North Korea Demolishes Its Punggye-ri Nuclear Test Site

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Ryan Pickrell China/Asia Pacific Reporter
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A series of theatrical explosions rocked North Korea’s nuclear test site Thursday, this time demolishing the infamous testing facility.

North Korea demolished its Punggye-ri nuclear test site, fulfilling a commitment made by the Kim regime in late April. The destruction of the test site was witnessed by around two dozen journalists from five different countries, but no experts or investigators. (RELATED: North Korea Has Agreed To Close A Major Nuclear Weapons Testing Site)

“The nuclear test and the intercontinental ballistic missile test will be discontinued,” North Korean leader Kim Jong Un said on April 20, according to the Korean Central News Agency. “North Korea’s nuclear test center will be discarded in order to ensure the transparency of the suspension  of the nuclear test.” Without experts on site, though, it is difficult to know exactly what occurred Thursday.

“Dismantling the nuclear test ground was done in such a way as to make all the tunnels of the test ground collapse by explosion and completely close the tunnel entrances,” North Korean state media reported, confirming the demolition.

Foreign witnesses described the demolition of the test site as a wild display of explosive power.

“They counted it down — three, two, one,” Sky News Asia correspondent Tom Cheshire reported, “There was a huge explosion, you could feel it. Dust came at you, the heat came at you. It was extremely loud. It blew an observation tower to complete smithereens.”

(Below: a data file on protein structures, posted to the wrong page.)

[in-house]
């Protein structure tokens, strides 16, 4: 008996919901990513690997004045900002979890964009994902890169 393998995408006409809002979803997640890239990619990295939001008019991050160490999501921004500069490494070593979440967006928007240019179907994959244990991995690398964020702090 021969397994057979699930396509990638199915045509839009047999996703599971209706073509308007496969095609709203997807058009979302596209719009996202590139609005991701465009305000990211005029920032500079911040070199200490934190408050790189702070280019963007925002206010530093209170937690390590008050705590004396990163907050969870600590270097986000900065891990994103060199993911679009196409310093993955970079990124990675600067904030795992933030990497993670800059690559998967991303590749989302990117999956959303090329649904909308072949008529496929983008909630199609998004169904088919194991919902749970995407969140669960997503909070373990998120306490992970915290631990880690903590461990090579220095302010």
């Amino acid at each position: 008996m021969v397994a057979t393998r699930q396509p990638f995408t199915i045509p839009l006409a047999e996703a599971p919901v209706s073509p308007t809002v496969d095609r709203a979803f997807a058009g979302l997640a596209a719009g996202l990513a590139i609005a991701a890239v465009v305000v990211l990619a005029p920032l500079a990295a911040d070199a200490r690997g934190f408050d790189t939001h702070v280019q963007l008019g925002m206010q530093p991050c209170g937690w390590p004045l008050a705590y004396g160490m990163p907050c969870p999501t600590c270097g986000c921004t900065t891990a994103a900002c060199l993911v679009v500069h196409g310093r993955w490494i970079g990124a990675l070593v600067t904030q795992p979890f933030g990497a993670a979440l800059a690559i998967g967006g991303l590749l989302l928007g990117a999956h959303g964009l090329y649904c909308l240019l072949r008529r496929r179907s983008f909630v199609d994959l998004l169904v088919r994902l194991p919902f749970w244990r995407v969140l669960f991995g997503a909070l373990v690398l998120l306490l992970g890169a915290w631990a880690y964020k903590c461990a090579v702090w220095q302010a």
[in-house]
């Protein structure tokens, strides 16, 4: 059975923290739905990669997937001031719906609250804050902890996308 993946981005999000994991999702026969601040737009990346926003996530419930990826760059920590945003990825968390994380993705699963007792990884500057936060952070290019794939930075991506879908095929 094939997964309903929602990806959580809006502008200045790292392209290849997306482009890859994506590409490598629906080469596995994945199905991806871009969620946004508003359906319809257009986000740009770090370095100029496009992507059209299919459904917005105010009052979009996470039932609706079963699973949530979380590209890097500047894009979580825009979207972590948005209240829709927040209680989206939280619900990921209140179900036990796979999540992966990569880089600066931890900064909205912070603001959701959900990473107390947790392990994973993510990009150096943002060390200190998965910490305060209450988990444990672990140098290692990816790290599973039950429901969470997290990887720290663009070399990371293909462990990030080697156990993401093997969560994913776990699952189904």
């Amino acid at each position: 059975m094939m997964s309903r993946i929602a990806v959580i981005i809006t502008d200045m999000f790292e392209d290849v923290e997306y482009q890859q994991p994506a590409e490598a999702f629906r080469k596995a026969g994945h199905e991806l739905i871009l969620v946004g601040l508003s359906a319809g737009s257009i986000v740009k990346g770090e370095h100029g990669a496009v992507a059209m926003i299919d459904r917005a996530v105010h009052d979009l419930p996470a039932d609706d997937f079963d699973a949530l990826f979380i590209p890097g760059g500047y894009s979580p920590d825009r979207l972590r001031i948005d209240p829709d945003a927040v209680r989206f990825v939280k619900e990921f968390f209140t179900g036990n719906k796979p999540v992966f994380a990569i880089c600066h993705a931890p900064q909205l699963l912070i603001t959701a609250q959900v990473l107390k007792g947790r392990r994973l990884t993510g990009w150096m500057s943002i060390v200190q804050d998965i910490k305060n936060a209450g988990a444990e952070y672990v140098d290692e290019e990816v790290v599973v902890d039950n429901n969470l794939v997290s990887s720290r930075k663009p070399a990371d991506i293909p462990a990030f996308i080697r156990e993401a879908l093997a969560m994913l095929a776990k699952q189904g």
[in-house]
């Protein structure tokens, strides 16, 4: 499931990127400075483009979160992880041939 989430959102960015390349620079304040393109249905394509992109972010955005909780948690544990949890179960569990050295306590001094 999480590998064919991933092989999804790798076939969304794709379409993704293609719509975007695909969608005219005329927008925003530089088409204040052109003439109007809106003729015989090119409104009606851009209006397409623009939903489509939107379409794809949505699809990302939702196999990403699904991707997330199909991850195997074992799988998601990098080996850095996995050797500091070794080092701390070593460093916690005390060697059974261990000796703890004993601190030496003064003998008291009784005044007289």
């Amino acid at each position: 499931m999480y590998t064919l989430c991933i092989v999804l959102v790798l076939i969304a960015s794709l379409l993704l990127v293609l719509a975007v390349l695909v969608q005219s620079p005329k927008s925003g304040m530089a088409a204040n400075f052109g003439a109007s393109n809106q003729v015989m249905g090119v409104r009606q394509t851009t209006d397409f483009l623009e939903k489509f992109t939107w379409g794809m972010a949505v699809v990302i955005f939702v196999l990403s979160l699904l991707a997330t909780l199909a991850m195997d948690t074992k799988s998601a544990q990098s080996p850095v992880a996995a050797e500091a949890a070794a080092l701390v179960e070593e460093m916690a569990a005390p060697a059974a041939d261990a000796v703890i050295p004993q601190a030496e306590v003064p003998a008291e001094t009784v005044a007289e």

“It was all rather spectacular. Huge explosions. Lots of dust,” he revealed.

While North Korea asserts that it has completed its nuclear weapons development program, possibly eliminating the need for additional testing, the international community has largely regarded the decision to close the Punggye-ri test site as a positive sign, a gesture of goodwill.

Some observers have speculated that the test site may be unusable due to a collapse caused by the last test, but evidence suggests that the explosion merely damaged a blast cavity, leaving other testing tunnels intact and suitable for additional testing. North Korea is said to have rigged all of the tunnels with explosives prior to the demolition Thursday.

The Associated Press, which was present for the demolition, reported that the process could likely be reversed should North Korea decide to begin testing nuclear weapons again.

North Korea has carried out a total of six nuclear tests at the Punggye-ri site since 2006. The most recent test on September 3, 2017 involved a two-stage thermonuclear bomb (hydrogen bomb) with an explosive yield significantly larger than anything the North has tested before. (RELATED: Here’s Everything You Need To Know About North Korea’s Soon-To-Be-Destroyed Nuclear Test Site)

Thursday’s demolition of the nuclear test site comes just three weeks ahead of President Donald Trump’s planned summit with Kim, which Trump canceled Thursday.

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